The juxtaposition of the words ‘social media’ and ‘humility’ may strike you as incongruous, but earlier this week I was privileged to attend the Social Spaces: Sacred Spaces conference in York (a study day for Anglican clergy).  Subsequently, in the monastery we have been reading chapter 7 of the Rule of St Benedict, on humility. I have therefore been mulling over some of the conference comments in the light of Benedict’s imperative, and I think it may be worth sharing my questions if not my conclusions.

To many, social media is just one long, self-indulgent exercise in self-advertisement; and I have to say, there are users of Twitter and Facebook, for example, I would probably not choose to meet in the flesh. You know the kind I mean. Those who are so busy collecting followers that they omit to say anything interesting themselves; those whose every posting has an element of Stalkie’s cry, ‘Hear me, hear me: I boast’. It is inevitable that any system that can be monitored by statistics (no matter how questionable some of those statistics may be) will attract those who are by nature competitive. Collecting ‘followers’ and ‘likes’ is really no different from collecting cigarette cards, except for the involvement of the ego; and that’s where the trouble begins.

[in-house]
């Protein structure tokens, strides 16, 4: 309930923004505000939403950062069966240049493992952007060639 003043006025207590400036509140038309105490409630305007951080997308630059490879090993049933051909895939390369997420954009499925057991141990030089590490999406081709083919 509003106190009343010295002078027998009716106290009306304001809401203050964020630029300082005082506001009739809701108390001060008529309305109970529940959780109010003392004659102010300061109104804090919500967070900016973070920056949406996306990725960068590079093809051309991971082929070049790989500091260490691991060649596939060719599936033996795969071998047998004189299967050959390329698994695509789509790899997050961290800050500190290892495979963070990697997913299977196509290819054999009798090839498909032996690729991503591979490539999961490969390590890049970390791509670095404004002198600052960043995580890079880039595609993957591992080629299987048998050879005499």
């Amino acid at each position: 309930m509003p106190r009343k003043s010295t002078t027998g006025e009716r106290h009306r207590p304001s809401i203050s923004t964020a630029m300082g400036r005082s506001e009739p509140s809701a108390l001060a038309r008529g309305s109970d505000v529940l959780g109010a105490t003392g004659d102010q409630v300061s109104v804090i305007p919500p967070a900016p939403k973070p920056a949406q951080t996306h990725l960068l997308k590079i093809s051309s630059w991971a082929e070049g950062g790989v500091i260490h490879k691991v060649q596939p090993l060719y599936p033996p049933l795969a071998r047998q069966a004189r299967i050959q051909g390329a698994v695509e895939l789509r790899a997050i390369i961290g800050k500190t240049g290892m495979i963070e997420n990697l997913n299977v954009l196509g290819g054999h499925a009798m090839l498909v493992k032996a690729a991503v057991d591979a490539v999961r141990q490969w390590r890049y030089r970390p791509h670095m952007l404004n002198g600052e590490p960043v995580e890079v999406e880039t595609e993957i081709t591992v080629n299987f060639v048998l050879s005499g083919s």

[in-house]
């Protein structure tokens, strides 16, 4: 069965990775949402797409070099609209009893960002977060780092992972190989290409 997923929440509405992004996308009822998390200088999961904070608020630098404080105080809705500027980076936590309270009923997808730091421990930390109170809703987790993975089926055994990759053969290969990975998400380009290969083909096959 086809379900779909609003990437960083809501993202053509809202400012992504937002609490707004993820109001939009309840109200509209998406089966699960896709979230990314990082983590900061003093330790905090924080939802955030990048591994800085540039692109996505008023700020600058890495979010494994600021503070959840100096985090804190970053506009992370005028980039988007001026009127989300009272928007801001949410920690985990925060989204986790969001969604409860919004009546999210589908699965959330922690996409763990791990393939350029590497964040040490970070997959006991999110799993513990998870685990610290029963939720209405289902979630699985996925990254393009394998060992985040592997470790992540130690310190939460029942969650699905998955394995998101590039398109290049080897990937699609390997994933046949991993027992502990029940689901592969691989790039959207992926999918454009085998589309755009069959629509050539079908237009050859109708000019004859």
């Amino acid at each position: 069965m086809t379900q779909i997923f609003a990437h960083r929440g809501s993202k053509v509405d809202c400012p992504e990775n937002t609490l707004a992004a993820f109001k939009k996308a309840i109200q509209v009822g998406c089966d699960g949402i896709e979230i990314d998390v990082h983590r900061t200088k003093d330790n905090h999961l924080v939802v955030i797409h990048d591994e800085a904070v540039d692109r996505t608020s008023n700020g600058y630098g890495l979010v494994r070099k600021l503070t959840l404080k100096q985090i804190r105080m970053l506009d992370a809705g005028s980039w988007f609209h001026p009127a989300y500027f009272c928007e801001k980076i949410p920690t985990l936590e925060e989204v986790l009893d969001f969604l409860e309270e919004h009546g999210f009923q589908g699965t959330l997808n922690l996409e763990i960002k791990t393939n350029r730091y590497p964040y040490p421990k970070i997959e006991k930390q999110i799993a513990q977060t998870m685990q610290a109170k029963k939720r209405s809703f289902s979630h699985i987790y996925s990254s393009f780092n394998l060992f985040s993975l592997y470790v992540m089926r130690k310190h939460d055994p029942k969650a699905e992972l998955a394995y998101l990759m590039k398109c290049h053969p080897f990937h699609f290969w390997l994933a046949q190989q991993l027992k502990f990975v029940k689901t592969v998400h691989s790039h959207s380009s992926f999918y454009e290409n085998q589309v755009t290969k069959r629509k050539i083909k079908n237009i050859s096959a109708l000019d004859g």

When social media ceases to be social, when its use becomes detached from friendship (‘social’ comes from the Latin socius, meaning ally, companion or friend), it becomes a parody of itself, and often a rather sickening one. Yes, social media is great for sharing, not only among people who, in some sense, know one another. One has only to think of its impact on events (e.g. Egyptian Revolution) or attitudes (e.g. sexism, trolling). Yes, social media is great for bringing together people who would never otherwise meet (hello, friends in Australia and Japan). But ultimately, it is what its users make of it. So, it can be used for good or bad; to build up or tear down; as a vehicle for pride or humility.

Benedict has several wise things to say about the uses and abuses of speech, but he makes the point that true humility is manifested in every aspect of our lives, in the interior attitudes of mind and heart as well as our more exterior behaviour. So, my question for today is: how do we manifest humility in our use of social media? This is another way of approaching the old conundrum about how we integrate our online and offline persona, but sometimes posing the question in a different way can highlight things we have hitherto ignored. Over to you!

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How to Be a Friend by Bro Duncan PBGV

BigSis (a.k.a. Digitalnun) is speeding towards York for a conference, so I have commandeered the keyboard. Please don’t tell on me, ‘cos she may think I’ve been taking liberties. I take them all the time, in fact, but she doesn’t realise: she just thinks it’s my doggy nature . . .